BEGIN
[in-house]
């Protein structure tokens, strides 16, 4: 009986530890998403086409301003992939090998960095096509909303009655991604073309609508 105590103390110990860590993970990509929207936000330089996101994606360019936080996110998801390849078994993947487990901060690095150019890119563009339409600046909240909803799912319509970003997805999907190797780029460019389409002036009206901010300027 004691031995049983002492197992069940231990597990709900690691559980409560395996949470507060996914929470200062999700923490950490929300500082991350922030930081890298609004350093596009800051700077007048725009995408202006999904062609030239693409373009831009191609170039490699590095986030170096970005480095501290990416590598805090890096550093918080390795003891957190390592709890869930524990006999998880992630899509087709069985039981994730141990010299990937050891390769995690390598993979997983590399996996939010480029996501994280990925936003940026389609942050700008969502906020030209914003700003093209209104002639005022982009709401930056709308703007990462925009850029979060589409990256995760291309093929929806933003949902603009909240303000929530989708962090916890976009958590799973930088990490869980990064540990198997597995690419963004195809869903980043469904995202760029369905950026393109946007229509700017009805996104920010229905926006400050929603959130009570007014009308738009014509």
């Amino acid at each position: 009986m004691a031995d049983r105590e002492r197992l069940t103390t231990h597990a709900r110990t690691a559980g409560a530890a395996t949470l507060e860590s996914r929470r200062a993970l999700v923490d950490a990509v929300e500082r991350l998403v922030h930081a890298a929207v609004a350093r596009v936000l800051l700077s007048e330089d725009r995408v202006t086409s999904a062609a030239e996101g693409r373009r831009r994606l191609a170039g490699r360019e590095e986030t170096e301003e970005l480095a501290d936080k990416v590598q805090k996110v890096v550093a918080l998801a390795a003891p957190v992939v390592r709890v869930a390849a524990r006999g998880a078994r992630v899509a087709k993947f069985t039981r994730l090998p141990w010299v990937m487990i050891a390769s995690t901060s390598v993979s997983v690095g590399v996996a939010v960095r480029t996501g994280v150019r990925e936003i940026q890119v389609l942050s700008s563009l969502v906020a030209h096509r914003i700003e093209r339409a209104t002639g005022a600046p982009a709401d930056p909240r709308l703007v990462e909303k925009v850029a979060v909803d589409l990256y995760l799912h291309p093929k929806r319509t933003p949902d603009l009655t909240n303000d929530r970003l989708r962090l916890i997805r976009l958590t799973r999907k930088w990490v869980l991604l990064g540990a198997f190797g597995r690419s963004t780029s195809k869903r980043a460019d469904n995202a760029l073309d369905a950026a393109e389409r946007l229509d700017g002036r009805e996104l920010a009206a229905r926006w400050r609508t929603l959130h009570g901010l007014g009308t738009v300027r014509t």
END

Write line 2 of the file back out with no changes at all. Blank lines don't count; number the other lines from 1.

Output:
């Protein structure tokens, strides 16, 4: 009986530890998403086409301003992939090998960095096509909303009655991604073309609508 105590103390110990860590993970990509929207936000330089996101994606360019936080996110998801390849078994993947487990901060690095150019890119563009339409600046909240909803799912319509970003997805999907190797780029460019389409002036009206901010300027 004691031995049983002492197992069940231990597990709900690691559980409560395996949470507060996914929470200062999700923490950490929300500082991350922030930081890298609004350093596009800051700077007048725009995408202006999904062609030239693409373009831009191609170039490699590095986030170096970005480095501290990416590598805090890096550093918080390795003891957190390592709890869930524990006999998880992630899509087709069985039981994730141990010299990937050891390769995690390598993979997983590399996996939010480029996501994280990925936003940026389609942050700008969502906020030209914003700003093209209104002639005022982009709401930056709308703007990462925009850029979060589409990256995760291309093929929806933003949902603009909240303000929530989708962090916890976009958590799973930088990490869980990064540990198997597995690419963004195809869903980043469904995202760029369905950026393109946007229509700017009805996104920010229905926006400050929603959130009570007014009308738009014509």